Imatges de pÓgina



"For unto us a child is born, unto us a son is given, and the government shall be upon His shoulder; and His name shall be called Wonderful, Counsellor, the mighty God, the everlasting Father, the Prince of peace."-Isaiah ix. 6,

"And thou shalt call His name Jesus: for He shall save His people from their sins."-Matt. i. 21.

"TIS eve, and wearied Nature sinks to rest,
The glorious sun sets in the golden west;
A soft dew falls on every herb and flower,
The warbling birds retire to tree and bower.


In Judah's land, beneath an olive green,

Sits a young mother, calm: her thoughtful mien
Watching the slumbers of her infant boy,
With anxious love, and deep, yet chastened joy.
His drooping eyelids veil the closing eyes,
Clear as the sunny radiance of the skies;
His waving hair curls round His arched brow,
Kissing His dimpled cheeks, where slumber


Deepens the glowing red, and shews that care,
And dreams of agony, are absent there.
His little hand unclasped with native grace
Falls gently down, and in His baby face,
From passions dark, and evil tempers free,
Beam holy love, and sweet simplicity.

Happy his watchful mother, though her eye
Betrays a presage of futurity,

Which clouds her features, as she fain would


And penerate the scenes of coming days.

Who is that mother mild, that infant fair,

Rich in his dimpled charms, and clustering


Behold thy Maker in that feeble frame!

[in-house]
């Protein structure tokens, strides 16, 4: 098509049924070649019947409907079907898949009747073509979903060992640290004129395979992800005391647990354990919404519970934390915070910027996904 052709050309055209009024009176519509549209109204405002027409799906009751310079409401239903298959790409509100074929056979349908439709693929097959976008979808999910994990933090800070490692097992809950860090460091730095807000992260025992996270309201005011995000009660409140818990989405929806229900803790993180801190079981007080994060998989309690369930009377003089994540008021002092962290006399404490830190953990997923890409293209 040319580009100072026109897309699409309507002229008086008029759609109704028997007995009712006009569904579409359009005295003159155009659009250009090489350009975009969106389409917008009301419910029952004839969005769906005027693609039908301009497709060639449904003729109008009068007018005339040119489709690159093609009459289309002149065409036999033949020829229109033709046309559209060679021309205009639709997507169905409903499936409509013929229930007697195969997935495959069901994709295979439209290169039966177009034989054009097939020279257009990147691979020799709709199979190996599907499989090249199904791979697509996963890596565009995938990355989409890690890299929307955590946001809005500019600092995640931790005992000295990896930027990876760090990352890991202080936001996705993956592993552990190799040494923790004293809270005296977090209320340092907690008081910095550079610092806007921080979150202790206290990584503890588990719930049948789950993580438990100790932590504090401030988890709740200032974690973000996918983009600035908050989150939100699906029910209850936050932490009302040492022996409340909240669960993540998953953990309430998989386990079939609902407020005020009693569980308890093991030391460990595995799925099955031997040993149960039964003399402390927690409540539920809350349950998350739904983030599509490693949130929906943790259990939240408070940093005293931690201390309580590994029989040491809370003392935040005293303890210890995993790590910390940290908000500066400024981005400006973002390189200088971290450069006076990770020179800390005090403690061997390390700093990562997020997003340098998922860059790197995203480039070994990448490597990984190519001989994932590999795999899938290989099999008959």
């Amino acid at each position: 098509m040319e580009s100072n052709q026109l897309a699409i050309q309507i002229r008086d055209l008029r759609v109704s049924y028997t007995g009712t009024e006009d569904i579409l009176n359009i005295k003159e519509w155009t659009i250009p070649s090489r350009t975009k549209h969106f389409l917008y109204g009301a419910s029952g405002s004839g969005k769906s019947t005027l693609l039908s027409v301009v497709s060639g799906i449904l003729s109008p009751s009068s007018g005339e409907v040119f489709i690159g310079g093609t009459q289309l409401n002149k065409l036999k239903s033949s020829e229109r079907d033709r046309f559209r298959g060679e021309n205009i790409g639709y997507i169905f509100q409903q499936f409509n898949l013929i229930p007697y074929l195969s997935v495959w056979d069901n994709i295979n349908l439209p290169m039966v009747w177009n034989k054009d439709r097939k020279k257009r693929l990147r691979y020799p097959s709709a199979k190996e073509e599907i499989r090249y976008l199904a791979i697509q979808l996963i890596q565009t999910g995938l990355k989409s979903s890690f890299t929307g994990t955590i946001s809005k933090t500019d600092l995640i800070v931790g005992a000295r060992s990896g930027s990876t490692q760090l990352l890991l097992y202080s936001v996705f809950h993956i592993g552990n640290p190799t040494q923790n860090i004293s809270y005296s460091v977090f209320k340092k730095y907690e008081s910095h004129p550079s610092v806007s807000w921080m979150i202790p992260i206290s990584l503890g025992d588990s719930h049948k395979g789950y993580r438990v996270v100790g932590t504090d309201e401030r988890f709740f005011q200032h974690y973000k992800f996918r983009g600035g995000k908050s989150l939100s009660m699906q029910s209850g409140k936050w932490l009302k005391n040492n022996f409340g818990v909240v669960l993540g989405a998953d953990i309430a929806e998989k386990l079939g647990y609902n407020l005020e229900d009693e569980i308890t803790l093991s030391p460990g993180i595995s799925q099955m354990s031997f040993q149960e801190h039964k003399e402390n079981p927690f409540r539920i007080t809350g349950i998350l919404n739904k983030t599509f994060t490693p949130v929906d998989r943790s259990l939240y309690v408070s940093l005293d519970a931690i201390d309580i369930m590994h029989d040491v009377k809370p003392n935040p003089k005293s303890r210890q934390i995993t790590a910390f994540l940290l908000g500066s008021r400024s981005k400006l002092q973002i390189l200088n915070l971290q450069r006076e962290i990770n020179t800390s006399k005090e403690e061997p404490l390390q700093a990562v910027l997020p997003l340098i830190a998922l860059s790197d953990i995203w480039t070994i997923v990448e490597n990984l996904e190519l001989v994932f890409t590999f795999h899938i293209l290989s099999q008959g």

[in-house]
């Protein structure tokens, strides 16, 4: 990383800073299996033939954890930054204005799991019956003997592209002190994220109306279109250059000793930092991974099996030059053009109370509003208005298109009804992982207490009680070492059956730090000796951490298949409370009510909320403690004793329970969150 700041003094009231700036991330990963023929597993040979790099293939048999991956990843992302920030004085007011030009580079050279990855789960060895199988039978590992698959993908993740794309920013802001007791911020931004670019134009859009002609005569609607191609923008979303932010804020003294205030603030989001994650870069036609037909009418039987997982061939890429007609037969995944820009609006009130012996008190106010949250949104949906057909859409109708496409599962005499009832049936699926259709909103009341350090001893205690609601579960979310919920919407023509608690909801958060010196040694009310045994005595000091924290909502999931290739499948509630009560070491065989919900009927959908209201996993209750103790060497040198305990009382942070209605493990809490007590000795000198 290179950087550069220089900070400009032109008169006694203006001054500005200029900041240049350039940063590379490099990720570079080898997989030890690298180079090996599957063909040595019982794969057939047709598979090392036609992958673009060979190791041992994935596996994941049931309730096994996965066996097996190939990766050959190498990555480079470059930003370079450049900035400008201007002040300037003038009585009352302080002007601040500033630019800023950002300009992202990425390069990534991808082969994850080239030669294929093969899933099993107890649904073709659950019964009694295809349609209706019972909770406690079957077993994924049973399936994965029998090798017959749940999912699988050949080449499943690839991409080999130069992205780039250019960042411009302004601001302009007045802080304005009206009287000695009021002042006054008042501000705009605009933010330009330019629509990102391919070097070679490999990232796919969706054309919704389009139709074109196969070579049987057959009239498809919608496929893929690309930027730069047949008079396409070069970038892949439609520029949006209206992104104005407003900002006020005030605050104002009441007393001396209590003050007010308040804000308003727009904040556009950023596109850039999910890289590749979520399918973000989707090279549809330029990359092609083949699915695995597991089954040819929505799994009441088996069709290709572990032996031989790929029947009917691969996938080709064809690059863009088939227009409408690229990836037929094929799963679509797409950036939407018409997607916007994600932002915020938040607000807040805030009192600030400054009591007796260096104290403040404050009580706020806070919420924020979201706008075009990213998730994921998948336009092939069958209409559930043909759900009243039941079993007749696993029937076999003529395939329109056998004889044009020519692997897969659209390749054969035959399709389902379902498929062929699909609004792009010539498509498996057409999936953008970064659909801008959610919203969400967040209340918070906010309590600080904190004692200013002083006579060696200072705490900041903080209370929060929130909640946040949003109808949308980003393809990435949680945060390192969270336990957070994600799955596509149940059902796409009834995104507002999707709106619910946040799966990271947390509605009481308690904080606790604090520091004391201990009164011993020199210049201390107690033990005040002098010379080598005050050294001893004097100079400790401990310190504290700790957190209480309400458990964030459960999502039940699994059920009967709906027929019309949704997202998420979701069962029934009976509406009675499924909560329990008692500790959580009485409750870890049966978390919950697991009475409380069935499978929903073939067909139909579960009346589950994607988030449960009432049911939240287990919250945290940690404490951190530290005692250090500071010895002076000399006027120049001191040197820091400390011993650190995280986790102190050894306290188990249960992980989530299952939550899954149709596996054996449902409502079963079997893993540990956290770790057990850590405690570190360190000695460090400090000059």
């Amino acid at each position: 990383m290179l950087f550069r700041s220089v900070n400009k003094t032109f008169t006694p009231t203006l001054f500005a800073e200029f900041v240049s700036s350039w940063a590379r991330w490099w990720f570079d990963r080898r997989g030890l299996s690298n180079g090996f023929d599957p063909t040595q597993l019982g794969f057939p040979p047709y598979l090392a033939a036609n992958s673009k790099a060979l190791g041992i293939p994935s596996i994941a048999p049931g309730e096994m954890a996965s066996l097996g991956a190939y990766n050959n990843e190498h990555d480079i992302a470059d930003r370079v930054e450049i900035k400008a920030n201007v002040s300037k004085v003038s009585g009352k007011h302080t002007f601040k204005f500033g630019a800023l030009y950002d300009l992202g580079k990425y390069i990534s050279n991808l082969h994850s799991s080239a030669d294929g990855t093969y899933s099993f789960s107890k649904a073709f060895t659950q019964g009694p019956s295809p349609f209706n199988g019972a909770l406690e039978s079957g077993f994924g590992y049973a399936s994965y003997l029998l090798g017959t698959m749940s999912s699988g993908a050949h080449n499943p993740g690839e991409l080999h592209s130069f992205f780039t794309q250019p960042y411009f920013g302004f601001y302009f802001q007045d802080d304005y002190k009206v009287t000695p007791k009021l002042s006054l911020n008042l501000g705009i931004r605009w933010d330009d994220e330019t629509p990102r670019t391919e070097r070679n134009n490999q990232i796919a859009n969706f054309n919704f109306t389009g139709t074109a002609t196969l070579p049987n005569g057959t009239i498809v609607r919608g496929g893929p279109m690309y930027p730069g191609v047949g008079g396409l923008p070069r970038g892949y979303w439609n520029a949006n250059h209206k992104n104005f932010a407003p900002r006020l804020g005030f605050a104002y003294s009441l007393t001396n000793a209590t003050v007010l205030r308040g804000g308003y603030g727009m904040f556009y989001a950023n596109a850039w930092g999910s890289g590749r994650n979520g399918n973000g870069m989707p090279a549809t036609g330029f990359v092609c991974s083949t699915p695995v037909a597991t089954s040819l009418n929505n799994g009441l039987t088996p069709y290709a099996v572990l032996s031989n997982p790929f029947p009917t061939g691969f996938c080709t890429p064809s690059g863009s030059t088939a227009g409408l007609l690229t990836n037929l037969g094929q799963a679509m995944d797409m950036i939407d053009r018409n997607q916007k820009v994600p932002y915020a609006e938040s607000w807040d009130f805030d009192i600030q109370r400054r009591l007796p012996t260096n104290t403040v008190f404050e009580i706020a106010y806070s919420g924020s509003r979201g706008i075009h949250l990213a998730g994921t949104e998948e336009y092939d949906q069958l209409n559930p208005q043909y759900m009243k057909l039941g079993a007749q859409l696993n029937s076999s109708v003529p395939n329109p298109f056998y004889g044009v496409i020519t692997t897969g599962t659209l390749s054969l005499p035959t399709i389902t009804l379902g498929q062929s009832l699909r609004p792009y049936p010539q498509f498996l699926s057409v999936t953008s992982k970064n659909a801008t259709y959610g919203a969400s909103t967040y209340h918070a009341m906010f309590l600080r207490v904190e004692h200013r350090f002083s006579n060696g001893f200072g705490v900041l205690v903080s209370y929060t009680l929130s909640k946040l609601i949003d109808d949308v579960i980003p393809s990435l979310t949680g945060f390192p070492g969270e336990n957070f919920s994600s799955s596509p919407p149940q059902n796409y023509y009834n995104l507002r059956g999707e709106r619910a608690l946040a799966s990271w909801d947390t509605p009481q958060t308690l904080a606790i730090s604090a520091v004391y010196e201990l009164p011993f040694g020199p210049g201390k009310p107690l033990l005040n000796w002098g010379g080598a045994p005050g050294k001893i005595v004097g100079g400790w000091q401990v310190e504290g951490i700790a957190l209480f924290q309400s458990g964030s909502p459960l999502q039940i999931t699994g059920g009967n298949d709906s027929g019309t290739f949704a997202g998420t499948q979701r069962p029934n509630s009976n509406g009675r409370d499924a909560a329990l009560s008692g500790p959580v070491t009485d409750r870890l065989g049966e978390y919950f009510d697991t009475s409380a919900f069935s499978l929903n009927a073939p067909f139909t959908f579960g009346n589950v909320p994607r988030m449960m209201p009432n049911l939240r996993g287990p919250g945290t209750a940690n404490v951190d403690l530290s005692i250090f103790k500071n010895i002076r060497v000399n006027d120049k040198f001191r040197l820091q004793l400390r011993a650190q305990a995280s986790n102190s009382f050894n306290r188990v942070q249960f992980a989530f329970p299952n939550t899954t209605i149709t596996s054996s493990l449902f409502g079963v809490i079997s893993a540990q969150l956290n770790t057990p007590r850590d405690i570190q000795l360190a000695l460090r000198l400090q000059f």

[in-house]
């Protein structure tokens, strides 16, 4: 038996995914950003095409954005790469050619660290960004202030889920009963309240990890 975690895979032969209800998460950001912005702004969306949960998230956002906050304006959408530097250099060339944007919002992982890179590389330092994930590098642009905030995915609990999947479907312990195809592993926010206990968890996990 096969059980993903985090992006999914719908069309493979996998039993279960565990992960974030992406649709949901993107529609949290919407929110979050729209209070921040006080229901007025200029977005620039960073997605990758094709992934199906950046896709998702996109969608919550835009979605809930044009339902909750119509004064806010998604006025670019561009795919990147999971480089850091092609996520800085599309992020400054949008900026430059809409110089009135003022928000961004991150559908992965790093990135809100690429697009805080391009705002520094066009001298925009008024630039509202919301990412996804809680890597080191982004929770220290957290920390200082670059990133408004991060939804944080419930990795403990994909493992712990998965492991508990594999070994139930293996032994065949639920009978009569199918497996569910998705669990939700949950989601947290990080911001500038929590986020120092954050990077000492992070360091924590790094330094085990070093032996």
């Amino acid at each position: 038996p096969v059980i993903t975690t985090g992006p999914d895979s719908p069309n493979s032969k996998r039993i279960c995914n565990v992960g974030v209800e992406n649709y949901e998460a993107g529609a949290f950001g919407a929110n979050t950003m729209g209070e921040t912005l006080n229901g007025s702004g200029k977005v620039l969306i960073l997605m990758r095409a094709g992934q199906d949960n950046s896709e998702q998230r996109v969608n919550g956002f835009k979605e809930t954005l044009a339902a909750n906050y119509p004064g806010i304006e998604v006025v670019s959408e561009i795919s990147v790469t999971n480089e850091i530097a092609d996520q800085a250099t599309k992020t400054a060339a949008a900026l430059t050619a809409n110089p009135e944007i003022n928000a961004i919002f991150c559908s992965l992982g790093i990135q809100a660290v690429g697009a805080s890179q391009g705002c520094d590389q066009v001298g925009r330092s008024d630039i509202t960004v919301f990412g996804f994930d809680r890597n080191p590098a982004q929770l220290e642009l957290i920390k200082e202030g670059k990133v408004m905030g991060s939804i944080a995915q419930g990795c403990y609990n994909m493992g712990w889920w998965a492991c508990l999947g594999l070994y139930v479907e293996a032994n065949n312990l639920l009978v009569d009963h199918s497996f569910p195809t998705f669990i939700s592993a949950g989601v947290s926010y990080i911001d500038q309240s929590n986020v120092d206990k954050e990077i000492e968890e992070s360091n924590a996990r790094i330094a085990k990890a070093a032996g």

Shrined in a human form the God-head


From Satan's slavish chains to set us free,

To rescue man from guilt and misery.

Gaze on! and know the deep, the matchless love,

That brought the Lord of glory from above. Love plumed his wings, and sped his downward flight

From those bright scenes of joy and heavenly


Love moved His gracious heart to veil His face,

And pour His life-blood for a guilty race.
Gaze on! and ponder on the life of woe

That waits that stranger infant here below.

Think of the pride and scorn, the taunting


The hellish enmity, the savage leer,

The bitter hatred of the zealous Jew,
The wavering weakness of His chosen few;
Foxes have holes, birds of the air a nest,
But their Creator hath not where to rest.
Cradled within a manger, left to share

With the brute beasts a place of shelter there

As years advanced, so care and sorrow prest, Dimmed His meek eye, and filled His holy


Despised, rejected He, and full of grief,

No hand, no loving heart to give relief:

Yet not His own, but other's sins He mourned, To cleanse their crimson stains His Spirit burned

To ease the heavy laden, and to feel

Each mourner's woe, each stricken heart to heal.

From every pore oozed the dark drops of


In that lone garden, when the fearful flood
Of all His Father's wrath o'erwhelmed His


As o'er His head the raging billows roll. Sinner, come hither-know thy heavy guilt, Crushed that bowed head, that willing lifeblood spilt;

Forced from His quiv'ring lips the bitter cry Of utter woe, and writhing agony,

(When in deep anguish hanging on the tree)


'My God, my God, hast Thou forsaken me?" Sinner, still gaze, and cast a look of faith

On that slain Lamb, (who with His dying breath

Prayed for His murderers,) lay thy load of sin Upon thy loving Saviour, and begin

Meekly to follow Him, and bear the cross,

Counting all else but worthless dung and dross;

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